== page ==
Accent Acquisition: How acquiring a new accent can achieve more effective communication
Hearing different accents is one of the joys of life in a multicultural country.
I love the exploration into someone’s culture that an accent invites, it enriches the soundscape of our streets and adds to the fabric of our communities. With that in mind, it sounds counterintuitive that I would work with clients who want to ‘change’ their accents, as I believe their accent is an important part of their identity.
Instead of ‘accent reduction’ or ‘modification’, I offer clients the possibility of acquiring a new accent that could serve them better in an Australian context. I call this accent acquisition.
Clients, usually professionals, come to me for a few reasons related to their accent:
- They feel they’re not being properly understood
- They report that people tell them they sound like they’re from a particular country, when in fact they’re not
- People assume they are more, or less, educated than they are
Quite often my clients working on accents are in the health industry, in which they need to communicate meaning very accurately to the public, and in roles where there is an emphasis on communication such as university professors or lawyers. Often the problems are heightened with phone communication, when non-verbal communication can’t assist to relay a message.
You might think that the best approach for a client having difficultly being understood, would be to reduce or minimise their accent, but in fact that’s not quite right. What I do with these clients is I teach them to acquire a new accent. Their native accent is always there, but they have a new accent in their communication toolkit that can better serve them in an Australian context.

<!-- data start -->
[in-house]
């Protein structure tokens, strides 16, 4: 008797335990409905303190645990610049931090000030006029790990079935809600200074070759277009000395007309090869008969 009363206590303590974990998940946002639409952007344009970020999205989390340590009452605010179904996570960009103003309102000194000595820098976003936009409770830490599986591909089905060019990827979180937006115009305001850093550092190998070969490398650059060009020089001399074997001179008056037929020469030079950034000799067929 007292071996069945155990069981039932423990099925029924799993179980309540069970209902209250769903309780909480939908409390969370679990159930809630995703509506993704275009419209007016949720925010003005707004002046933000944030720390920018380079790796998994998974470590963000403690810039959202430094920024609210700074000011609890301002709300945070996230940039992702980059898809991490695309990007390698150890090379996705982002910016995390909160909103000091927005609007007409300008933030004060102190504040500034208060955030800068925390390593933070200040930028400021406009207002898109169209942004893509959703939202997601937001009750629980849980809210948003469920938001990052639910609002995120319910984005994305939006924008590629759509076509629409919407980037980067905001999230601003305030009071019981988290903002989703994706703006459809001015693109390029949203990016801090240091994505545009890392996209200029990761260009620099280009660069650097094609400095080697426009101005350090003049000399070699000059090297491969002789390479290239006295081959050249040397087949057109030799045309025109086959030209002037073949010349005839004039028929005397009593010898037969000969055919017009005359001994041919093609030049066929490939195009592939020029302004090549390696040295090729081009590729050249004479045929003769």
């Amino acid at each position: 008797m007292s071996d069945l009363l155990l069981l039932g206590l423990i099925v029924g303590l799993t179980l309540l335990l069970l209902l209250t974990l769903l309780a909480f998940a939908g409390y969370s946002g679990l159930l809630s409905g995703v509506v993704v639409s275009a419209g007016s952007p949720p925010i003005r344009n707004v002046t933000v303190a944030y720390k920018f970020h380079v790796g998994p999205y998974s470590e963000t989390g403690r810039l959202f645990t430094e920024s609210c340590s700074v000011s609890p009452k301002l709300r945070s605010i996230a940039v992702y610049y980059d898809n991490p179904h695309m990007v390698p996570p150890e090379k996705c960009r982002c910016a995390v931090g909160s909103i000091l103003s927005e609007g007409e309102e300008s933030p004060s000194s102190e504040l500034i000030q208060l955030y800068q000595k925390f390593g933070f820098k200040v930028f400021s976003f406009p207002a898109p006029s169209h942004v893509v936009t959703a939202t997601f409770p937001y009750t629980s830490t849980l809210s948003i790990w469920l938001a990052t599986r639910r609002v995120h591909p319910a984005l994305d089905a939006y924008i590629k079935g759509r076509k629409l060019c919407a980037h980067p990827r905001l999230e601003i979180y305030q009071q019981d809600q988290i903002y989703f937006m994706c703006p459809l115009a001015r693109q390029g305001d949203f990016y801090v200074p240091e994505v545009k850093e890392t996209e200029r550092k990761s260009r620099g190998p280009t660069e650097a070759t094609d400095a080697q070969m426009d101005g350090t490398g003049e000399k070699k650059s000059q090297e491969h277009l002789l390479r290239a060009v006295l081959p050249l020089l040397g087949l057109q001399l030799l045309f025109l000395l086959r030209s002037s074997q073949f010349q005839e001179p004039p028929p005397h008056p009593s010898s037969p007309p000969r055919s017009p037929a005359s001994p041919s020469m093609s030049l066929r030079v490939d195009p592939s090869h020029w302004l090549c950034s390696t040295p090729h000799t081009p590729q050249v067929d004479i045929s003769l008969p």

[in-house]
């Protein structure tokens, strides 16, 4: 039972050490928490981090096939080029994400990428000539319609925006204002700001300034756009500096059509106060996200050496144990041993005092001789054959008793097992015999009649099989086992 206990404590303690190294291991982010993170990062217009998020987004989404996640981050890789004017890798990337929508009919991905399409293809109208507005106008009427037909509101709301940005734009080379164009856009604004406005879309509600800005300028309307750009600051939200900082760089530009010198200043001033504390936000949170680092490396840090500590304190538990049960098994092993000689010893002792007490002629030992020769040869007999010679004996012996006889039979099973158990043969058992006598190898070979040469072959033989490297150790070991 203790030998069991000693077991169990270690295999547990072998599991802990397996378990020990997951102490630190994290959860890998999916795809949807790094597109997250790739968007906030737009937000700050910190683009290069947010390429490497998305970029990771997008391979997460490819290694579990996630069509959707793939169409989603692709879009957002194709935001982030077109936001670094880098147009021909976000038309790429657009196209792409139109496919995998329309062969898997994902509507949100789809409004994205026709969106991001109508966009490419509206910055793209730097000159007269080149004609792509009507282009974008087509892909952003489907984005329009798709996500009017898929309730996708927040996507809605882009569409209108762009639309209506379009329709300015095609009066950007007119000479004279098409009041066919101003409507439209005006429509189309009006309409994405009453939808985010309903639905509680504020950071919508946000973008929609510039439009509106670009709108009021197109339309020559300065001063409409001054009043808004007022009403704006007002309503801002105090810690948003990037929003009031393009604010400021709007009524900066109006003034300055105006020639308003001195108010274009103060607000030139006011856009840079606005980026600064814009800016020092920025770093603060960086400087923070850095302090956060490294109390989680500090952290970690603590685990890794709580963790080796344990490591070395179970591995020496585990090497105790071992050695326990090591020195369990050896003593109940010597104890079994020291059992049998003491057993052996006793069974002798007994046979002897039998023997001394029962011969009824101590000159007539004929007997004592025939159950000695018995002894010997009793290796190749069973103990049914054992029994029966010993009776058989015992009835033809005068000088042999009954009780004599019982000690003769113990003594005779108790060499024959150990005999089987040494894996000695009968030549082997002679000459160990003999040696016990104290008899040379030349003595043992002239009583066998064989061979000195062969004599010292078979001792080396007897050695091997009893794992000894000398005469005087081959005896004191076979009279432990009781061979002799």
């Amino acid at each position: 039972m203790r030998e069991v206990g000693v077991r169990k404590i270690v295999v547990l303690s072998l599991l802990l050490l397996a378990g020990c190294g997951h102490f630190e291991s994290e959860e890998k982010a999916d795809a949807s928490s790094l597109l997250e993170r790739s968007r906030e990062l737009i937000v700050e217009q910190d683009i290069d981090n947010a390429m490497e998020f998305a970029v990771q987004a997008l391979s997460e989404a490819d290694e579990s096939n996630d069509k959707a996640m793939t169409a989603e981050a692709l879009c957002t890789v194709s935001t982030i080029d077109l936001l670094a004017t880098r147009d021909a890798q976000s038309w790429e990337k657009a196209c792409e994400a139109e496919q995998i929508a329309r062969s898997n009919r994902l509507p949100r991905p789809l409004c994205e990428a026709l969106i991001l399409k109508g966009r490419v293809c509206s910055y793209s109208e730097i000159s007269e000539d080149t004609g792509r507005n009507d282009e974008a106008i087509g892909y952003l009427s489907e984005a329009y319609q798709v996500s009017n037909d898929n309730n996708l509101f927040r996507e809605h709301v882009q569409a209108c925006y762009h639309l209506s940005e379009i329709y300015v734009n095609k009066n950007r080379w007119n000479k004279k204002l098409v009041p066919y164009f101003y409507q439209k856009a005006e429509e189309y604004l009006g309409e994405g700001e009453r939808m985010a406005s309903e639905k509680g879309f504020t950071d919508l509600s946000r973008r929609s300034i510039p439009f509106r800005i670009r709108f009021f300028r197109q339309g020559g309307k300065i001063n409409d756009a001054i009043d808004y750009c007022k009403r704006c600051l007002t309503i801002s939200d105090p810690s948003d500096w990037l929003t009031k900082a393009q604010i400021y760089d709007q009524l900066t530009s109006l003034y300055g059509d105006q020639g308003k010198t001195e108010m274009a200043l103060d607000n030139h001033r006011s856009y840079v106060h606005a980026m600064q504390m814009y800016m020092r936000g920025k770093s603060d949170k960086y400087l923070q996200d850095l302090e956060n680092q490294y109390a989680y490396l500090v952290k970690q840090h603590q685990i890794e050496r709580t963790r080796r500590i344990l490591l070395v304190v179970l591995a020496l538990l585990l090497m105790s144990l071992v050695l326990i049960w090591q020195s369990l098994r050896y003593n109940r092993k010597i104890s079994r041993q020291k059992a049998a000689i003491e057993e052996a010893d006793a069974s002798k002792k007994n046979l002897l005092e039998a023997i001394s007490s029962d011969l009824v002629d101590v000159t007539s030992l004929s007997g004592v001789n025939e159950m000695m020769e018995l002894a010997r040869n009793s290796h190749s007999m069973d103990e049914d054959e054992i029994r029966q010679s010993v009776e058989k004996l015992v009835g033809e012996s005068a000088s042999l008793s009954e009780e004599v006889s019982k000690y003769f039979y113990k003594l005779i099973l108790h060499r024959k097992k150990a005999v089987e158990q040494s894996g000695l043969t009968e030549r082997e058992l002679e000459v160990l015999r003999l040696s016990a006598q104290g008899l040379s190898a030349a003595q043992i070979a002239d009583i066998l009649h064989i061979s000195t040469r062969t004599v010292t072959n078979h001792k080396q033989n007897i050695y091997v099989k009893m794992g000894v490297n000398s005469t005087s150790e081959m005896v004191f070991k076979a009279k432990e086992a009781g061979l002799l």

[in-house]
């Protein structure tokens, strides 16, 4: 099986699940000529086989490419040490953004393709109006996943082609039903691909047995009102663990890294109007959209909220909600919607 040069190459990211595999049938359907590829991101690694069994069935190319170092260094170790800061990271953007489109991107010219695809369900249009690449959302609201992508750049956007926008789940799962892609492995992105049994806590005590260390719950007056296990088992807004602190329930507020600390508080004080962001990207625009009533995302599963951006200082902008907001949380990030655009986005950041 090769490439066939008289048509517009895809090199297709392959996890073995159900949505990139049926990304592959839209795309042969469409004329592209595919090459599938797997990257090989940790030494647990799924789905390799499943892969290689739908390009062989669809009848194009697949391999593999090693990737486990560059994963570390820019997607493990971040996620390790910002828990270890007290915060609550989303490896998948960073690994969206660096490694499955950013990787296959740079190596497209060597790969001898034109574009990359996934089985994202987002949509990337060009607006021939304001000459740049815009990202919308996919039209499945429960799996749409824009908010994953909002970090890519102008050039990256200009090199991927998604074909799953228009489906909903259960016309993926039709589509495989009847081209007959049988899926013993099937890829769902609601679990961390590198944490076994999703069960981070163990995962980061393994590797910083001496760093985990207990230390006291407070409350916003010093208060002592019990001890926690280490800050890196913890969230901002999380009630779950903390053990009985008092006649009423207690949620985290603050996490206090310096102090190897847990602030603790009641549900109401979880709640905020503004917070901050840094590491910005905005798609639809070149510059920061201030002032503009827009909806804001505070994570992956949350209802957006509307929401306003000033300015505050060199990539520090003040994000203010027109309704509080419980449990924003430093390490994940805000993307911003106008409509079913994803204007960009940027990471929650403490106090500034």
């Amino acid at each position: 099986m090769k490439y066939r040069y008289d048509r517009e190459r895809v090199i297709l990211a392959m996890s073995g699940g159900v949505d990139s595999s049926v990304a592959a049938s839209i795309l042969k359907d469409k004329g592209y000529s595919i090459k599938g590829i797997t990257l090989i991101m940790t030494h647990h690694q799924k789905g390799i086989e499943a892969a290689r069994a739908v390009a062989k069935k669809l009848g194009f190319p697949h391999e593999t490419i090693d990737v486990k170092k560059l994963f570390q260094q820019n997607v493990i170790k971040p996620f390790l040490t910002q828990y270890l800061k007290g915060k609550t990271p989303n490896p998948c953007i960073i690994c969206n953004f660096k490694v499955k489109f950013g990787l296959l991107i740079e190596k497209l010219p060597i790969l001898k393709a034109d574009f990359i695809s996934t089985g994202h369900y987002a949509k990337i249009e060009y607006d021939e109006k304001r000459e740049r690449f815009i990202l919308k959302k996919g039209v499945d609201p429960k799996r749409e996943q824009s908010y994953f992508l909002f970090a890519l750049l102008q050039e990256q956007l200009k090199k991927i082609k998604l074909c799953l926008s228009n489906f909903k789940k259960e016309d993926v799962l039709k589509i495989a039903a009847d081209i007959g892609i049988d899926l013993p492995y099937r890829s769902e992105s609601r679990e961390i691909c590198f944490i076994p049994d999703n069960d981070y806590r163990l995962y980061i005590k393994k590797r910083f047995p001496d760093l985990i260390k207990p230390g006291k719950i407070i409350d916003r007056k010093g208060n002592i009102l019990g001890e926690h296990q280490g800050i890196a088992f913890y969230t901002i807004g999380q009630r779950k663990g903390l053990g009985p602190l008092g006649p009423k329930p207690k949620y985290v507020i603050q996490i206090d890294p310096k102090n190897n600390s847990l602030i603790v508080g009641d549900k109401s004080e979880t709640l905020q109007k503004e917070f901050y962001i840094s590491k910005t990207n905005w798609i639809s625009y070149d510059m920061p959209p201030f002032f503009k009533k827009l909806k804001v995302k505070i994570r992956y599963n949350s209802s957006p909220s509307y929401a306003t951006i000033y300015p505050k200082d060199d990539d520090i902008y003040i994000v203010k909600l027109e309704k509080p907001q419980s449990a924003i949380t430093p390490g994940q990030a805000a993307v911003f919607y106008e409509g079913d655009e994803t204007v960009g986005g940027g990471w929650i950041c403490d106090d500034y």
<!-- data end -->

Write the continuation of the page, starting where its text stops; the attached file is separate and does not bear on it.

It would be nice to think that accents don’t matter, but they do. Listen to comedian and actor Bill Bailey give his humorous, but accurate, take on the power of accents (skip through to 9’55):
Let’s dig a little deeper into what an accent is.
An accent is a distinctive way of pronouncing a language, and is usually associated with a geographical area. Accents can be national or regional, and distinguish elements of speech including:
- Pronunciation of vowels and consonants
- Phrasings (how words are grouped together)
Think about the famous and lively Spanish accent. It’s very fast with short vowel sounds, which means it ends up with that short, sharp, fast sound with equal stress on every syllable.
Our own Australian accent, on the other hand, is flowing and long. It’s quite a nasal accent and us Australians don’t move our lips much when we speak (perhaps so as not to let the flies in?). It has a drawl-like quality and reflects our national laid-back attitude.
What makes some accents difficult to understand?
We all find some accents more difficult to understand than others, and it’s due to three elements: speed, the way certain vowels and consonants are pronounced, and the intonation pattern (the highs and lows of pitch).